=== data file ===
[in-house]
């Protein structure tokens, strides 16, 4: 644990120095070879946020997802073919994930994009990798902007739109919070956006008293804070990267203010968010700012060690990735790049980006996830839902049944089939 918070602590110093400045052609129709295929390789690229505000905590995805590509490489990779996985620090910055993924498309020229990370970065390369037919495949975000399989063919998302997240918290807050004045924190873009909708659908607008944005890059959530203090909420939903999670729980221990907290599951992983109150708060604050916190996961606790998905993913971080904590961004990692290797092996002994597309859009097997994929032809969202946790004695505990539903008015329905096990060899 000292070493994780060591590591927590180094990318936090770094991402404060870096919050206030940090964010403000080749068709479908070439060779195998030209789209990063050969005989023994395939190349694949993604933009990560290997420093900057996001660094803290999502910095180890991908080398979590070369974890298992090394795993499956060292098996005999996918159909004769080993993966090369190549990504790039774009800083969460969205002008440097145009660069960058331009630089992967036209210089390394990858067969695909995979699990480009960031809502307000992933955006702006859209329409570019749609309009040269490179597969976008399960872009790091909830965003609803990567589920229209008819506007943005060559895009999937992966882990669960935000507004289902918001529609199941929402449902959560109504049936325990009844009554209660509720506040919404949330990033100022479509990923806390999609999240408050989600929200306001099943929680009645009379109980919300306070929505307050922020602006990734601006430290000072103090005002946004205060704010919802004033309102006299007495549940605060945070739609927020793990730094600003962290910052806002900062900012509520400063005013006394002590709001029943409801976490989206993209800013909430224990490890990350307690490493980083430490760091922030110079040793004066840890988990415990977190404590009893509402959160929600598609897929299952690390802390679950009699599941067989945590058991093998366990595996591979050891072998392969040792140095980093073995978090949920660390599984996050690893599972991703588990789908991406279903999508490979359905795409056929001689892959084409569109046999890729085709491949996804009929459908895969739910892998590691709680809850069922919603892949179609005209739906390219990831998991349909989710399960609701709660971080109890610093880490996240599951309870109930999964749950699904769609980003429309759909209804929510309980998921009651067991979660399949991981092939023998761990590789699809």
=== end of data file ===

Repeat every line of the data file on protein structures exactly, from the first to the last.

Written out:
[in-house]
């Protein structure tokens, strides 16, 4: 644990120095070879946020997802073919994930994009990798902007739109919070956006008293804070990267203010968010700012060690990735790049980006996830839902049944089939 918070602590110093400045052609129709295929390789690229505000905590995805590509490489990779996985620090910055993924498309020229990370970065390369037919495949975000399989063919998302997240918290807050004045924190873009909708659908607008944005890059959530203090909420939903999670729980221990907290599951992983109150708060604050916190996961606790998905993913971080904590961004990692290797092996002994597309859009097997994929032809969202946790004695505990539903008015329905096990060899 000292070493994780060591590591927590180094990318936090770094991402404060870096919050206030940090964010403000080749068709479908070439060779195998030209789209990063050969005989023994395939190349694949993604933009990560290997420093900057996001660094803290999502910095180890991908080398979590070369974890298992090394795993499956060292098996005999996918159909004769080993993966090369190549990504790039774009800083969460969205002008440097145009660069960058331009630089992967036209210089390394990858067969695909995979699990480009960031809502307000992933955006702006859209329409570019749609309009040269490179597969976008399960872009790091909830965003609803990567589920229209008819506007943005060559895009999937992966882990669960935000507004289902918001529609199941929402449902959560109504049936325990009844009554209660509720506040919404949330990033100022479509990923806390999609999240408050989600929200306001099943929680009645009379109980919300306070929505307050922020602006990734601006430290000072103090005002946004205060704010919802004033309102006299007495549940605060945070739609927020793990730094600003962290910052806002900062900012509520400063005013006394002590709001029943409801976490989206993209800013909430224990490890990350307690490493980083430490760091922030110079040793004066840890988990415990977190404590009893509402959160929600598609897929299952690390802390679950009699599941067989945590058991093998366990595996591979050891072998392969040792140095980093073995978090949920660390599984996050690893599972991703588990789908991406279903999508490979359905795409056929001689892959084409569109046999890729085709491949996804009929459908895969739910892998590691709680809850069922919603892949179609005209739906390219990831998991349909989710399960609701709660971080109890610093880490996240599951309870109930999964749950699904769609980003429309759909209804929510309980998921009651067991979660399949991981092939023998761990590789699809």